One of my favorite people to talk to is Ward Bond, president of Infogrip, because he always pushes the envelope of technology. Infogrip makes the BAT chord keyboard, which should show up in the Mac market after they get enough money to pay an industrial designer to snazz it up for picky consumers. It’s already being sold to CAD users, I gather, since they don’t care much what it looks like as long as it saves time, which it does.
In any event, Infogrip has two new products which fit right in with what I’ve been saying for a long time about peripatetic (a nice Greek word meaning "performed while moving around") computing. The most exciting of these products from a retail standpoint is the Mini-BAT, which is palmtop computer like the Sharp Wizard or the new HP 95LX. Like the Sharp Wizard, the Mini-BAT does not use DOS, which can either be good or bad, depending on your compu-religious affiliation. The Mini-BAT comes with word processing software, calendar/alarm software, database software, 64K of memory, and a NiCad battery pack that lasts for 40 hours of working between charges. For more money on top of the retail price (less than $600) you can add up to 576K of memory, a Lotus 1-2-3 compatible spreadsheet, a pocket fax modem, an alphanumeric pager, a kit for transferring data to a PC or a Mac, and last but not least, foreign language translation programs for Spanish, French, and German. That’s pretty impressive for a non-DOS palmtop. Like both the Wizard and the 95LX, the Mini-BAT has a full (if something 3.5" x 7" x .8" and weighing less than a pound can have "full" associated with it in any way) keyboard. Unlike the other two, or any other portable computer of any size, the Mini-BAT also includes a special seven-key chord keyboard so you can actually type on it, even without looking. A friend lent me a Digital Diary for a while, and although I liked what it could do as far as keeping track of information, I hated entering information on its pseudo-keyboard so much I finally stopped using it out of pure irritation. In the BYTE review of the HP 95LX, they say that its main downfall is its abysmal keyboard. The reviewer even made a nasty comment about how not only was typing the Great American Novel not possible on this keyboard, even the Great American short story would be pretty hard to manage. The Mini-BAT should be able to put all current portable computer keyboards to shame because anyone can learn to touch-type on a chord keyboard quickly since you don’t have to move your fingers around to different keys. The ability to type without looking at either the screen or the keyboard should minimize the Mini-BAT’s main limitation, which is a small LCD screen.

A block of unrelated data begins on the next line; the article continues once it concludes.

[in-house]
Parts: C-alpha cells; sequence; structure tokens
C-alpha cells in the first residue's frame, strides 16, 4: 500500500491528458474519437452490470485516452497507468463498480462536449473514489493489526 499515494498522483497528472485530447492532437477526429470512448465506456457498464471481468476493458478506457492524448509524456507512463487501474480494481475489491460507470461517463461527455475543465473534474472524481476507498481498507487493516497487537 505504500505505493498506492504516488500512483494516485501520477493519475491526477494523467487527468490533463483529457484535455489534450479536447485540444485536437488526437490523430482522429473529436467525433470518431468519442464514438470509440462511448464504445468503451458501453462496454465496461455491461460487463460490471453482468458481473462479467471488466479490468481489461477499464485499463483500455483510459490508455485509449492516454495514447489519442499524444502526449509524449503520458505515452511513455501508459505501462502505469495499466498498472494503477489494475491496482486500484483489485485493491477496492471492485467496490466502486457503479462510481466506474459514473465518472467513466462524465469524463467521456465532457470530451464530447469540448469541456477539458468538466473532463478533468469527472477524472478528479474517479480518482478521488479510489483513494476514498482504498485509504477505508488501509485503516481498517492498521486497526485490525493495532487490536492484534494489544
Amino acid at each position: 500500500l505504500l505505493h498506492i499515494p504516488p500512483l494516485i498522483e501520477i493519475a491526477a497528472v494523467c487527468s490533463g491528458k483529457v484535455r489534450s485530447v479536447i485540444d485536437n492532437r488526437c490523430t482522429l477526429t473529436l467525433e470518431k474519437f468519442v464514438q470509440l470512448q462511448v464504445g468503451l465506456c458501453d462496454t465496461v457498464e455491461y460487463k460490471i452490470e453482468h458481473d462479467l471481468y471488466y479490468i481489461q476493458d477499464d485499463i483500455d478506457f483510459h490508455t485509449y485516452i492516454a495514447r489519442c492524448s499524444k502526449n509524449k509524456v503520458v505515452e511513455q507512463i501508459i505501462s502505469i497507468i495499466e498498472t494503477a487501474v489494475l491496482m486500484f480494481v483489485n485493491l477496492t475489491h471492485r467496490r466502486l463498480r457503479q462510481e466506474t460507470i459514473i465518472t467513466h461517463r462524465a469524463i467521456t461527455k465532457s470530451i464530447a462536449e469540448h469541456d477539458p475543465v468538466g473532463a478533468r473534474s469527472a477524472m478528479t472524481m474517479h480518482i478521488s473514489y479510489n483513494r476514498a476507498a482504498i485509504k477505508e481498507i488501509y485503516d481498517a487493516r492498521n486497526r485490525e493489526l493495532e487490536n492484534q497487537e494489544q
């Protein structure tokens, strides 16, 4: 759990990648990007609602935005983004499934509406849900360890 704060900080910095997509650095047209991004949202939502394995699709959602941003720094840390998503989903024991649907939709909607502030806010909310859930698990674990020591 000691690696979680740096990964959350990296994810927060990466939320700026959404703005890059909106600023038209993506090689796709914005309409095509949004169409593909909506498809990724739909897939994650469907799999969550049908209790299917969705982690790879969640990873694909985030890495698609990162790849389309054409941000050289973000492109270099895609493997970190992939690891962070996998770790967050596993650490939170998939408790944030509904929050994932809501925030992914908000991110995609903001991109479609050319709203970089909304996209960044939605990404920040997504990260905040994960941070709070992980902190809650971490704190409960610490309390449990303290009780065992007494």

Infogrip’s other new product gets around the Mini-BAT’s screen limitation, and if your compu-religious affiliation involves bowing toward Microsoft’s headquarters in Redmond five times a day, you will like the Walk-Around Chordable Computer with Private Eye. It’s a long name, but basically you get a portable 8086, 80286, or 80386 computer running DOS. You wear the computer around your neck like a guitar, and use a BAT chord keyboard to enter information. Display is handled by the head-mounted Private Eye, which weighs less than three ounces and provides what looks like a full-size screen floating a few feet in front of you. No need to worry about electromagnetic fields with this baby, although you might walk into walls occasionally. That’s all we know about the Walk-Around, so call Ward at Infogrip if you want more information.
Another project that Infogrip is working on but hasn’t mentioned to the popular press is something with the terrible name of CompCap. The company that thought of the name and the product is Park Engineering, and the machine is an 8086 DOS computer shoehorned into a hardhat. A Private Eye provides the display and if everything goes right, a BAT should be included for text entry. For those of you who wear hardhats a lot (architects, construction people, engineers, people with soft heads, etc.), a CompCap is an excellent way to keep the computing power close at hand, or perhaps I should say, under your hat.
Ward said that he was talking to people at Apple, so if we’re lucky a future Apple portable will have a reasonable keyboard. I’ve heard from a couple of people now that Apple may release some small, possibly pen-based, machines using RISC or 68040 chips in the next year. Perhaps the most interesting of these will be an el-cheapo handheld in the $600 range that would be ideal with a BAT keyboard. Actually, since it’s looking as though there will be separate pen-based, handheld, and notebook machines, the BAT would work well with all of them, and would take care of my main complaints with pen-based computers. You use the pen for the simple stuff and the BAT for the real text entry and you get the best of both worlds without a massive keyboard weighing you down. Nice thought, that. Anyone at Apple listening?
Infogrip — 504/336-0033
Park Engineering, Don Merriam — 206/747-3309
Ward Bond, Infogrip